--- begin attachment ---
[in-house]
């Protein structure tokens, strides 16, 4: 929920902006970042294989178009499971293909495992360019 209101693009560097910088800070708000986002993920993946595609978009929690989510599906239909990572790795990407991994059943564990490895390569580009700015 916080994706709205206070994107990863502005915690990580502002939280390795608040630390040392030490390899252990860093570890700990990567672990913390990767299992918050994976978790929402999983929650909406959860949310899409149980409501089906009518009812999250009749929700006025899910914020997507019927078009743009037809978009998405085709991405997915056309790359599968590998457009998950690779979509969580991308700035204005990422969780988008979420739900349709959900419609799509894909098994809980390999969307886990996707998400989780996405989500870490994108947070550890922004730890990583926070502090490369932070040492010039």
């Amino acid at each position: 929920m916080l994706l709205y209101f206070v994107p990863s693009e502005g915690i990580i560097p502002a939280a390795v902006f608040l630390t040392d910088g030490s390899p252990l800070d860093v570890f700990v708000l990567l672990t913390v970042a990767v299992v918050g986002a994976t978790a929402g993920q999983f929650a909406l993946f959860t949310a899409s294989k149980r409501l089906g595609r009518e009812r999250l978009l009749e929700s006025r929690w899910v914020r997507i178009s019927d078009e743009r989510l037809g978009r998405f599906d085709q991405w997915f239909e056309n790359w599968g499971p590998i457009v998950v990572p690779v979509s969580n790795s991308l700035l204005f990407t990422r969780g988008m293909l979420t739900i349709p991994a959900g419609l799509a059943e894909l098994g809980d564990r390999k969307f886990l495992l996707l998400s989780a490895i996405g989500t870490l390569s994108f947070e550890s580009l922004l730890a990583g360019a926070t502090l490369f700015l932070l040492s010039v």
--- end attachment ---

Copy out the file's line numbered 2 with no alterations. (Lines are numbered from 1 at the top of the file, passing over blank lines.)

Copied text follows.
């Protein structure tokens, strides 16, 4: 929920902006970042294989178009499971293909495992360019 209101693009560097910088800070708000986002993920993946595609978009929690989510599906239909990572790795990407991994059943564990490895390569580009700015 916080994706709205206070994107990863502005915690990580502002939280390795608040630390040392030490390899252990860093570890700990990567672990913390990767299992918050994976978790929402999983929650909406959860949310899409149980409501089906009518009812999250009749929700006025899910914020997507019927078009743009037809978009998405085709991405997915056309790359599968590998457009998950690779979509969580991308700035204005990422969780988008979420739900349709959900419609799509894909098994809980390999969307886990996707998400989780996405989500870490994108947070550890922004730890990583926070502090490369932070040492010039």